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Vocals, gloves and rumbles

Posted on July 1, 2014 with 0 comments

It was a voicy sort of evening: last night I attended David Howard's Gresham College lecture on 'The Science of Singing'. A musicianly engineer's approach to the structure, care and use of our vocal equipment, the talk featured a chorus of 3D-printed vocal tracts standing up on their driver units like a litter of wee aliens with an alarming affection for barbershop.

After all that it was time for a stroll to Finsbury via Clerkenwell, just so I could wander down SANS Walk, pausing only for a swift half at the Sekforde Arms. At St Clement's Church in King Square there's an improvised music session which turned out to be great fun: no audience, consenting adults just making stuff up. And it was fun in a spacious and quietish way: the acoustic of the church lent itself to long pauses - courtesy of the God of the gaps? - and since there was a piano the other participants were spared an overdose of my vocal weebling.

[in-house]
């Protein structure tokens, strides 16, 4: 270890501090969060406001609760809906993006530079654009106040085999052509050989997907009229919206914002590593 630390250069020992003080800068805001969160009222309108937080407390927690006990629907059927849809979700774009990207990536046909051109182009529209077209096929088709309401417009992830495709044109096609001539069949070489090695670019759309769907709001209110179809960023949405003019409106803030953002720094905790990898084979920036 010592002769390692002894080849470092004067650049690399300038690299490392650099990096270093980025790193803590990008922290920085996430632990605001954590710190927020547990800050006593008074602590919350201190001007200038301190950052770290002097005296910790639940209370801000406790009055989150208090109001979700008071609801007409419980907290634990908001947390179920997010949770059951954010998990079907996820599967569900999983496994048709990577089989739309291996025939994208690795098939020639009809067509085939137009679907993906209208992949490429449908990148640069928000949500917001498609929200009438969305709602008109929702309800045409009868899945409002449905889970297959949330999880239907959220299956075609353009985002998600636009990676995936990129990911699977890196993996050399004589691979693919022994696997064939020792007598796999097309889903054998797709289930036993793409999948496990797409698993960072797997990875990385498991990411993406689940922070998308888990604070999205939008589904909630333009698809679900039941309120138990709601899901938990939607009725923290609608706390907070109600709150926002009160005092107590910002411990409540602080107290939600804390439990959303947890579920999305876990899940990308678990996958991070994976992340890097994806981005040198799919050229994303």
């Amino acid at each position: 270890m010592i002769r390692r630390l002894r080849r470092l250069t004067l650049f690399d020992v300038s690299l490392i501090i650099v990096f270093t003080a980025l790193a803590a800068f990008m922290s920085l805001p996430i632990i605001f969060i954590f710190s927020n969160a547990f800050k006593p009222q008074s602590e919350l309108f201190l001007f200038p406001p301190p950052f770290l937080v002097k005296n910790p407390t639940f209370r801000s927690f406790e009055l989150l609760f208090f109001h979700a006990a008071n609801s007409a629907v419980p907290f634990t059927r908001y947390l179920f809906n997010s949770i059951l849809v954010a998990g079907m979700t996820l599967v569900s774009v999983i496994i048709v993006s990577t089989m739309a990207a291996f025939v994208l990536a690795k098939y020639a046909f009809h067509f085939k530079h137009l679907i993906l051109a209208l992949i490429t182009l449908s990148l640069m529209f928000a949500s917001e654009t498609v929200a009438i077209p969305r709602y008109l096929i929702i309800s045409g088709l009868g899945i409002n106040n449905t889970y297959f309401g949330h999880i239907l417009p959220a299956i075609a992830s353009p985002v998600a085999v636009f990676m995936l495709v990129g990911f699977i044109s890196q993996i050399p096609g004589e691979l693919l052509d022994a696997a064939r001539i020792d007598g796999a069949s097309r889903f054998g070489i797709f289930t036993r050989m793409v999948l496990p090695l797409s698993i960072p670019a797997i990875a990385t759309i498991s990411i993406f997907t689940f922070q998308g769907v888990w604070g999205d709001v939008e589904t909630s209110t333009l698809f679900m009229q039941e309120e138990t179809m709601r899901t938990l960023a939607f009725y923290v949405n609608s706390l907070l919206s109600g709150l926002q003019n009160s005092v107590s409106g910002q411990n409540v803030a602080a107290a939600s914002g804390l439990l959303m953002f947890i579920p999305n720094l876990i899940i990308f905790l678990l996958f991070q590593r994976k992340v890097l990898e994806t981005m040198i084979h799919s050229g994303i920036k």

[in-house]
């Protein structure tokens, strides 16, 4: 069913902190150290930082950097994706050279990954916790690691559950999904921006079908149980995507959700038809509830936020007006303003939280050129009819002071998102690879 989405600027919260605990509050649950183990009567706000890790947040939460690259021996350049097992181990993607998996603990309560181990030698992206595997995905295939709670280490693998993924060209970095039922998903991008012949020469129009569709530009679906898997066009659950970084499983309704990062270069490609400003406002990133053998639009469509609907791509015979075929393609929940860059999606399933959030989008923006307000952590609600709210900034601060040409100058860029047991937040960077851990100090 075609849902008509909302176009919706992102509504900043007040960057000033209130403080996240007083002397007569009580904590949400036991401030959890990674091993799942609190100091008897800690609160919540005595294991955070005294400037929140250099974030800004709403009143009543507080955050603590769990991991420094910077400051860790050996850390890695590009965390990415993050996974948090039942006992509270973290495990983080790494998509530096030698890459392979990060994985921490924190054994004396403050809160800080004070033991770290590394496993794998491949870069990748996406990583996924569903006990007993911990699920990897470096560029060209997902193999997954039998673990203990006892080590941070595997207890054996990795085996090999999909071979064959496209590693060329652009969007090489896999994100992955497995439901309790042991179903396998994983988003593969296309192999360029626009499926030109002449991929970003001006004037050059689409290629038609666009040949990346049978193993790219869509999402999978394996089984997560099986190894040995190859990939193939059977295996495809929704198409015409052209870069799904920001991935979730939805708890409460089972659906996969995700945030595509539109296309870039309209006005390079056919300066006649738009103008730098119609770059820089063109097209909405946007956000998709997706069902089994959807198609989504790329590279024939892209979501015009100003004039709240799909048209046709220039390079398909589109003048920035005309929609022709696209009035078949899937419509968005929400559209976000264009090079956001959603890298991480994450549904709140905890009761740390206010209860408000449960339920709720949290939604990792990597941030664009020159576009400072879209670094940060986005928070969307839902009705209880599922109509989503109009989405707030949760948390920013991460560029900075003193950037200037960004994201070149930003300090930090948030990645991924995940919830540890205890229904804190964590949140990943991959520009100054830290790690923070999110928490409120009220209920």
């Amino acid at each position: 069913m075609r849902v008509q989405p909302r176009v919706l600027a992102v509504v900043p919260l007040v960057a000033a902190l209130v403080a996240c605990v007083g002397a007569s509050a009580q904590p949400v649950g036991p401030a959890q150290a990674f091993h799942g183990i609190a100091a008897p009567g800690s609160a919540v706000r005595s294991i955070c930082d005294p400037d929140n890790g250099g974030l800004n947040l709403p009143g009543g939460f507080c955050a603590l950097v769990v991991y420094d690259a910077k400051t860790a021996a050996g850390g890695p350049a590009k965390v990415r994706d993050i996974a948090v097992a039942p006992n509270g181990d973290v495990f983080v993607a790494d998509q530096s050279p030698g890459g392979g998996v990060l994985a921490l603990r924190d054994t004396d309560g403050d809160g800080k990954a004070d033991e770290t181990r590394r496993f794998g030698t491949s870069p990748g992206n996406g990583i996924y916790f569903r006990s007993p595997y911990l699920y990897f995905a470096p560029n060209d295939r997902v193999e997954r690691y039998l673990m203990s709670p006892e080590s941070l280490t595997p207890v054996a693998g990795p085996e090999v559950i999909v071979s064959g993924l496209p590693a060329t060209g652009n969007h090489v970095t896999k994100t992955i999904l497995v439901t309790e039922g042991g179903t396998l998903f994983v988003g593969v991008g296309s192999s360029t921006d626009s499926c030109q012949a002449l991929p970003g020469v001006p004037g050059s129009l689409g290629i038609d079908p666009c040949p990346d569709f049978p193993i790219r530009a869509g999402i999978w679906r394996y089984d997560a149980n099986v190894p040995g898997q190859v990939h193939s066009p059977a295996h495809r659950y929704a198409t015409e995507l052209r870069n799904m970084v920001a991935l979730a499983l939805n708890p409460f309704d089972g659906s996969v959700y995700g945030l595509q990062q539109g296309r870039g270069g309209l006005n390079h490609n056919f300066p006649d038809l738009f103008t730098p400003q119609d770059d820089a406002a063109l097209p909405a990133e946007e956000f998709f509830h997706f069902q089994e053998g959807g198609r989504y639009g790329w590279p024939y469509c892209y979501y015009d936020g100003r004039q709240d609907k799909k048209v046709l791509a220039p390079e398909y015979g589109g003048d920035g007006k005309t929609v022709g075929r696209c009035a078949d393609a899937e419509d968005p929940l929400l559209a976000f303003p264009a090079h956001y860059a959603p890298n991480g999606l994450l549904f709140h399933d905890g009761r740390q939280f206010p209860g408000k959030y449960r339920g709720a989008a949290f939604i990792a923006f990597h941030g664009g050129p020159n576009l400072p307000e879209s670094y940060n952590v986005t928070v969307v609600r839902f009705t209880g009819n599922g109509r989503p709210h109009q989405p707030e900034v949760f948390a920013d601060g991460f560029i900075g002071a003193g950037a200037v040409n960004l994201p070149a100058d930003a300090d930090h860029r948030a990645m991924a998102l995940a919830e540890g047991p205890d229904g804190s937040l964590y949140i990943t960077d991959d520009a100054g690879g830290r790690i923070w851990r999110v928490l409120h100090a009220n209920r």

Tonight, it's off to Old Street to hear what Imogen Heap does with her larynx. And gloves.

Now, say 'aahh!'

Then there was Zubin Kanga's piano recital a couple of weeks ago at the Royal Academy of Music - playing Patrick Nunn's 'Morphosis' which used sensors embedded in a pair of wristlets to play with live electronics. The venue was in the bowels of the Academy and trains visiting Baker St tube would add a rich infrasonic rumble to the proceedings every now and again. I thought it added a subtle flavour: Sarah Angliss tried something like this deliberately a while ago: